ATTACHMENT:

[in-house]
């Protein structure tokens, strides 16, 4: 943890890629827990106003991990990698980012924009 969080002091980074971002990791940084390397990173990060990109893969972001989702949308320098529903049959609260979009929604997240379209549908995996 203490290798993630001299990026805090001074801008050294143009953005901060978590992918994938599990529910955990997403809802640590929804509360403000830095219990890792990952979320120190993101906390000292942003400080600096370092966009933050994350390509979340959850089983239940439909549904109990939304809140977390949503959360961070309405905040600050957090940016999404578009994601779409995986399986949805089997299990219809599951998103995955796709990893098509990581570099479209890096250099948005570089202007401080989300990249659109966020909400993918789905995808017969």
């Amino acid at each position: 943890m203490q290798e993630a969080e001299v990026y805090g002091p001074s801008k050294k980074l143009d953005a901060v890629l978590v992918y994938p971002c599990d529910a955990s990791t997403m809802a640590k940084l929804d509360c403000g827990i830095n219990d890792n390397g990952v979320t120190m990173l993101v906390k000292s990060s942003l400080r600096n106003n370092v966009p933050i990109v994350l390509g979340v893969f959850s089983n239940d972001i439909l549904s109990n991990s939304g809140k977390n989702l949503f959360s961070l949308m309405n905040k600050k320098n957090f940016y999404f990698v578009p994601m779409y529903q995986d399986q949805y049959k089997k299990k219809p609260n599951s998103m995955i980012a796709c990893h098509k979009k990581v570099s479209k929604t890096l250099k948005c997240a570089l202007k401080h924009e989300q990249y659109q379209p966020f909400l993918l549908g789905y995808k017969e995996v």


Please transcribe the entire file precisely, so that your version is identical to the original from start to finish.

[in-house]
């Protein structure tokens, strides 16, 4: 943890890629827990106003991990990698980012924009 969080002091980074971002990791940084390397990173990060990109893969972001989702949308320098529903049959609260979009929604997240379209549908995996 203490290798993630001299990026805090001074801008050294143009953005901060978590992918994938599990529910955990997403809802640590929804509360403000830095219990890792990952979320120190993101906390000292942003400080600096370092966009933050994350390509979340959850089983239940439909549904109990939304809140977390949503959360961070309405905040600050957090940016999404578009994601779409995986399986949805089997299990219809599951998103995955796709990893098509990581570099479209890096250099948005570089202007401080989300990249659109966020909400993918789905995808017969």
């Amino acid at each position: 943890m203490q290798e993630a969080e001299v990026y805090g002091p001074s801008k050294k980074l143009d953005a901060v890629l978590v992918y994938p971002c599990d529910a955990s990791t997403m809802a640590k940084l929804d509360c403000g827990i830095n219990d890792n390397g990952v979320t120190m990173l993101v906390k000292s990060s942003l400080r600096n106003n370092v966009p933050i990109v994350l390509g979340v893969f959850s089983n239940d972001i439909l549904s109990n991990s939304g809140k977390n989702l949503f959360s961070l949308m309405n905040k600050k320098n957090f940016y999404f990698v578009p994601m779409y529903q995986d399986q949805y049959k089997k299990k219809p609260n599951s998103m995955i980012a796709c990893h098509k979009k990581v570099s479209k929604t890096l250099k948005c997240a570089l202007k401080h924009e989300q990249y659109q379209p966020f909400l993918l549908g789905y995808k017969e995996v």